An introduced South African species, Cape Honeysuckle (Tecoma capensis) has widely naturalised along the coastal regions of Australia, including eastern Queensland, coastal and central northern New South Wales, eastern Victoria and Norfolk Island. It has been identified as an invasive species in a number of countries.

Cape honeysuckle (Tecoma capensis)
Cape honeysuckle (Tecoma capensis)

A fast growing woody perrenial vine/shrub, it is noted for the flowers, being able to flower at different times throughout the year. It bears several flowers borne on short temrinal racemes or narrow panicles. The flowers are tubular in shape, the corolla being fused petals, creating a curved funnel-shaped, approximately 4-7 cm long. The flowers are two-lipped with five oblong spreading lobes, with colours that are a bright orange, orange-red to almost scarlet in colour.

Cape honeysuckle (Tecoma capensis)
Cape honeysuckle (Tecoma capensis)

Common name
Cape Honeysuckle, Fire Flower, Flame Vine, Red Tecoma, Tecoma.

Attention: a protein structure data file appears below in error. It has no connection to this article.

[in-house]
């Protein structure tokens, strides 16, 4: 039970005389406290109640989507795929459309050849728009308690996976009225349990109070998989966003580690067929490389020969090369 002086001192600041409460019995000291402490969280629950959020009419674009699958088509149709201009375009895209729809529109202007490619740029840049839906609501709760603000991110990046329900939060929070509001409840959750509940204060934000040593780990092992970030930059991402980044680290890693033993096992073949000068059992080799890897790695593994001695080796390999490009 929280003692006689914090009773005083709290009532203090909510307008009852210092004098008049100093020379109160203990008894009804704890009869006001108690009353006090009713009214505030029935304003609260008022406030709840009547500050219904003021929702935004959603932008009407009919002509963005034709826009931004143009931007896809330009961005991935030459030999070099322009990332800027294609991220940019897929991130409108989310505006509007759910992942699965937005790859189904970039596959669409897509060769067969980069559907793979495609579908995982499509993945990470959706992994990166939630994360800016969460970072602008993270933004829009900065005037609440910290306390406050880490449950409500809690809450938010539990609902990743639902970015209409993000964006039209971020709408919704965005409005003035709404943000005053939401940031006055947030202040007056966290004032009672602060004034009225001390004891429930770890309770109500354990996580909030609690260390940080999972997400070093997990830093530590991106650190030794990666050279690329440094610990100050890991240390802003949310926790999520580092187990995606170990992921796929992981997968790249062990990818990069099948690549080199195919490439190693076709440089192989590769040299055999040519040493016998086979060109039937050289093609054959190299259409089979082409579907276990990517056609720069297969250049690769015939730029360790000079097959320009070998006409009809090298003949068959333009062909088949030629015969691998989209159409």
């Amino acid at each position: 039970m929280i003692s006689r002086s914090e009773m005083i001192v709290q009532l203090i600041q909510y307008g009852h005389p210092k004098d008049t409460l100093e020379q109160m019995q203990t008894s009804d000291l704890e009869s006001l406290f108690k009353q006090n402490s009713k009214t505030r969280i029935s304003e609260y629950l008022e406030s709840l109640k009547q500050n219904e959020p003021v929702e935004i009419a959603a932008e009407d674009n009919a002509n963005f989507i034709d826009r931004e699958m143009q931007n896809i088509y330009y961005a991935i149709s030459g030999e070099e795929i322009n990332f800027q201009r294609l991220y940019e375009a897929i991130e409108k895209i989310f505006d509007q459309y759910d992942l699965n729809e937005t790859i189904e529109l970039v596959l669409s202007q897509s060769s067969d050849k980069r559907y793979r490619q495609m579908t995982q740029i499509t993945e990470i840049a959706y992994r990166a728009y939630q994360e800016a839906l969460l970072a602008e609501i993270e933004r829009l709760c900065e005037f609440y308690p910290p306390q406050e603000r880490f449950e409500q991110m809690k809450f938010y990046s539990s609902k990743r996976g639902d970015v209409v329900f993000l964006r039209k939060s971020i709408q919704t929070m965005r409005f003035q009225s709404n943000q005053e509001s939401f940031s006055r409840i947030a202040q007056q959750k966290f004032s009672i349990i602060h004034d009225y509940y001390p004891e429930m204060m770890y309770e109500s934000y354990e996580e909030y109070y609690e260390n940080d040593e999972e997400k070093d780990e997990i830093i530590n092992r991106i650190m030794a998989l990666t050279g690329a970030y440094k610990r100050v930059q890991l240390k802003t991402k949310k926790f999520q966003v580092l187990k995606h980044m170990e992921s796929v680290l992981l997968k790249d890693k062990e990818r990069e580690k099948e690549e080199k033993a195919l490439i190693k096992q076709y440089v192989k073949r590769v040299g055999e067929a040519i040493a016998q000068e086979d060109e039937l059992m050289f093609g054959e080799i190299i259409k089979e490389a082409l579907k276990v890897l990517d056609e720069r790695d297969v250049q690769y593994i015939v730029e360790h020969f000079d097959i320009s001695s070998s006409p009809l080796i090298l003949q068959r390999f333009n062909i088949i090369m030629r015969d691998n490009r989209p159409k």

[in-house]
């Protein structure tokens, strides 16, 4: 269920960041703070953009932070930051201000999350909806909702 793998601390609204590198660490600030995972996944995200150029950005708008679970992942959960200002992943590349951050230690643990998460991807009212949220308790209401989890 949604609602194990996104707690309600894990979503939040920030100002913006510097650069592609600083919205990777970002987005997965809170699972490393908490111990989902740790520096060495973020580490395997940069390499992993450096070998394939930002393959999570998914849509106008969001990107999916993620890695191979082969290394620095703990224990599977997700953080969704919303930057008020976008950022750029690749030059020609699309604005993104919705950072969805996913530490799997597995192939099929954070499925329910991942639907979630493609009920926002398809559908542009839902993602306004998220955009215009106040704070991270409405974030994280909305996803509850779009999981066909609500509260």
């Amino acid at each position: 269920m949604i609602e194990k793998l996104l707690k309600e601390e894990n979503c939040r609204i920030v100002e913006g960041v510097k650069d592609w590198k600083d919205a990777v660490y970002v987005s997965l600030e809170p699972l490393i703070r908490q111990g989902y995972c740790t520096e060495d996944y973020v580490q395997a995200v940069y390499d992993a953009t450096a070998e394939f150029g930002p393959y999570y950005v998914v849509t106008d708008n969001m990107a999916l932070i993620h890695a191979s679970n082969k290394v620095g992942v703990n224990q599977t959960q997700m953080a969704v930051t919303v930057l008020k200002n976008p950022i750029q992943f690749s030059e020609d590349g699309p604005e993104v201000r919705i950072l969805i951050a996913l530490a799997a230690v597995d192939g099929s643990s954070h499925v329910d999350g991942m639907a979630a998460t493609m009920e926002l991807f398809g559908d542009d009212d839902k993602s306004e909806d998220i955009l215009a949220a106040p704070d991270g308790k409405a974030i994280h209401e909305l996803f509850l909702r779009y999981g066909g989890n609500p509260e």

The flowers of Tecoma capensis are popular for providing pollen for certain insects such as the European Honey Bee (Apis mellifera).

  • Scientific classification
  • Kingdom: Plantae
  • Clade: Tracheophytes
  • Clade: Angiosperms
  • Clade: Eudicots
  • Clade: Asterids
  • Order: Lamiales
  • Family: Bignoniaceae
  • Genus: Tecoma
  • Species: T. capensis
  • Binomial name: Tecoma capensis

Footnote & References

  1. Australian Indigenous Plant Identification – many thanks to members of this Facebook group for identifying this plant, including Iain Harrison (Admin), Pat James, Beverley Hooper.
  2. Cape Honeysuckle (Tecoma capensis), Brisbane City Council, weedidenticationtool,